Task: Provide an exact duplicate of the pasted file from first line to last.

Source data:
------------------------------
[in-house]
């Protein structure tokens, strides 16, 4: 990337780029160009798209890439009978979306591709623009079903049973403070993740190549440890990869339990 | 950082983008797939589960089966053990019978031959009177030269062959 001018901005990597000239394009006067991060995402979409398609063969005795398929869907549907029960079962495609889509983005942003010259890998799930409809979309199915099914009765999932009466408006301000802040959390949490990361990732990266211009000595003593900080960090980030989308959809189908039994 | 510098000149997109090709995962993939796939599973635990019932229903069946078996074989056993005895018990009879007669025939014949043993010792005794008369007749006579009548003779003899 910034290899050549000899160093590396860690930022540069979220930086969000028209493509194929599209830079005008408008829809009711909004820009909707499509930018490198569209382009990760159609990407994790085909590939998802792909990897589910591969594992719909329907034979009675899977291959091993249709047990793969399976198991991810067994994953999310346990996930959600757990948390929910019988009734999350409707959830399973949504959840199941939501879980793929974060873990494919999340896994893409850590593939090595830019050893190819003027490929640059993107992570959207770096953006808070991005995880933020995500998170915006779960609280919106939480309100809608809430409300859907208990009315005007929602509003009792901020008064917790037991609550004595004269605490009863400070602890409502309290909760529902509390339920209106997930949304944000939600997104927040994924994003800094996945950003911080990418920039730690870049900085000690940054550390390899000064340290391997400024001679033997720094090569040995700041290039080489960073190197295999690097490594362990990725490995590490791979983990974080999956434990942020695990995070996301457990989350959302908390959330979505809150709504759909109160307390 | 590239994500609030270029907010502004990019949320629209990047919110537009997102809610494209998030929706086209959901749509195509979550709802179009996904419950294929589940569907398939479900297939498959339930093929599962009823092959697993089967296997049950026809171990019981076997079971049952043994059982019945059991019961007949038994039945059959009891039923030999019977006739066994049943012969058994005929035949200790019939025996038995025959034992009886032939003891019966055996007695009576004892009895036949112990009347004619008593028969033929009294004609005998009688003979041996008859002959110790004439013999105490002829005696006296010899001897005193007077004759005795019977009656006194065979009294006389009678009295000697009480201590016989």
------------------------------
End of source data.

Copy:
[in-house]
């Protein structure tokens, strides 16, 4: 990337780029160009798209890439009978979306591709623009079903049973403070993740190549440890990869339990 | 950082983008797939589960089966053990019978031959009177030269062959 001018901005990597000239394009006067991060995402979409398609063969005795398929869907549907029960079962495609889509983005942003010259890998799930409809979309199915099914009765999932009466408006301000802040959390949490990361990732990266211009000595003593900080960090980030989308959809189908039994 | 510098000149997109090709995962993939796939599973635990019932229903069946078996074989056993005895018990009879007669025939014949043993010792005794008369007749006579009548003779003899 910034290899050549000899160093590396860690930022540069979220930086969000028209493509194929599209830079005008408008829809009711909004820009909707499509930018490198569209382009990760159609990407994790085909590939998802792909990897589910591969594992719909329907034979009675899977291959091993249709047990793969399976198991991810067994994953999310346990996930959600757990948390929910019988009734999350409707959830399973949504959840199941939501879980793929974060873990494919999340896994893409850590593939090595830019050893190819003027490929640059993107992570959207770096953006808070991005995880933020995500998170915006779960609280919106939480309100809608809430409300859907208990009315005007929602509003009792901020008064917790037991609550004595004269605490009863400070602890409502309290909760529902509390339920209106997930949304944000939600997104927040994924994003800094996945950003911080990418920039730690870049900085000690940054550390390899000064340290391997400024001679033997720094090569040995700041290039080489960073190197295999690097490594362990990725490995590490791979983990974080999956434990942020695990995070996301457990989350959302908390959330979505809150709504759909109160307390 | 590239994500609030270029907010502004990019949320629209990047919110537009997102809610494209998030929706086209959901749509195509979550709802179009996904419950294929589940569907398939479900297939498959339930093929599962009823092959697993089967296997049950026809171990019981076997079971049952043994059982019945059991019961007949038994039945059959009891039923030999019977006739066994049943012969058994005929035949200790019939025996038995025959034992009886032939003891019966055996007695009576004892009895036949112990009347004619008593028969033929009294004609005998009688003979041996008859002959110790004439013999105490002829005696006296010899001897005193007077004759005795019977009656006194065979009294006389009678009295000697009480201590016989």